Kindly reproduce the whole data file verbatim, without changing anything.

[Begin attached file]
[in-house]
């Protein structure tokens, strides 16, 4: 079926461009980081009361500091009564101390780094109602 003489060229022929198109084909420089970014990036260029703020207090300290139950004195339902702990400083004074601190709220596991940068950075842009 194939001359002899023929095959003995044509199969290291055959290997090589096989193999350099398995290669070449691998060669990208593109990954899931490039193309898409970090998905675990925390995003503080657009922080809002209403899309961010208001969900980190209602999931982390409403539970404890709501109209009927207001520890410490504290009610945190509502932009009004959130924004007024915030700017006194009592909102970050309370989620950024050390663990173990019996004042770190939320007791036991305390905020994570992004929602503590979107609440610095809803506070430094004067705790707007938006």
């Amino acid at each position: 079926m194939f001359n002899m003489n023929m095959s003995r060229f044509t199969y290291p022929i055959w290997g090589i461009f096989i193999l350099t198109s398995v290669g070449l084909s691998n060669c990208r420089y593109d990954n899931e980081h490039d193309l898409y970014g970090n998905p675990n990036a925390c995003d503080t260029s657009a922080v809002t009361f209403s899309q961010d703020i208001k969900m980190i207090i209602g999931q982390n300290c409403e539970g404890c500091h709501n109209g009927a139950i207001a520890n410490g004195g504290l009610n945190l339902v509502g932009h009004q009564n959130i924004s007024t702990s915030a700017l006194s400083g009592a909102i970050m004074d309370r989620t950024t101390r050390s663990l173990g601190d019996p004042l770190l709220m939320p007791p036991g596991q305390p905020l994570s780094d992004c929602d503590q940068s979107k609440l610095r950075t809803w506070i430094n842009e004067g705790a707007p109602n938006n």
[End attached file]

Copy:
[in-house]
């Protein structure tokens, strides 16, 4: 079926461009980081009361500091009564101390780094109602 003489060229022929198109084909420089970014990036260029703020207090300290139950004195339902702990400083004074601190709220596991940068950075842009 194939001359002899023929095959003995044509199969290291055959290997090589096989193999350099398995290669070449691998060669990208593109990954899931490039193309898409970090998905675990925390995003503080657009922080809002209403899309961010208001969900980190209602999931982390409403539970404890709501109209009927207001520890410490504290009610945190509502932009009004959130924004007024915030700017006194009592909102970050309370989620950024050390663990173990019996004042770190939320007791036991305390905020994570992004929602503590979107609440610095809803506070430094004067705790707007938006």
């Amino acid at each position: 079926m194939f001359n002899m003489n023929m095959s003995r060229f044509t199969y290291p022929i055959w290997g090589i461009f096989i193999l350099t198109s398995v290669g070449l084909s691998n060669c990208r420089y593109d990954n899931e980081h490039d193309l898409y970014g970090n998905p675990n990036a925390c995003d503080t260029s657009a922080v809002t009361f209403s899309q961010d703020i208001k969900m980190i207090i209602g999931q982390n300290c409403e539970g404890c500091h709501n109209g009927a139950i207001a520890n410490g004195g504290l009610n945190l339902v509502g932009h009004q009564n959130i924004s007024t702990s915030a700017l006194s400083g009592a909102i970050m004074d309370r989620t950024t101390r050390s663990l173990g601190d019996p004042l770190l709220m939320p007791p036991g596991q305390p905020l994570s780094d992004c929602d503590q940068s979107k609440l610095r950075t809803w506070i430094n842009e004067g705790a707007p109602n938006n």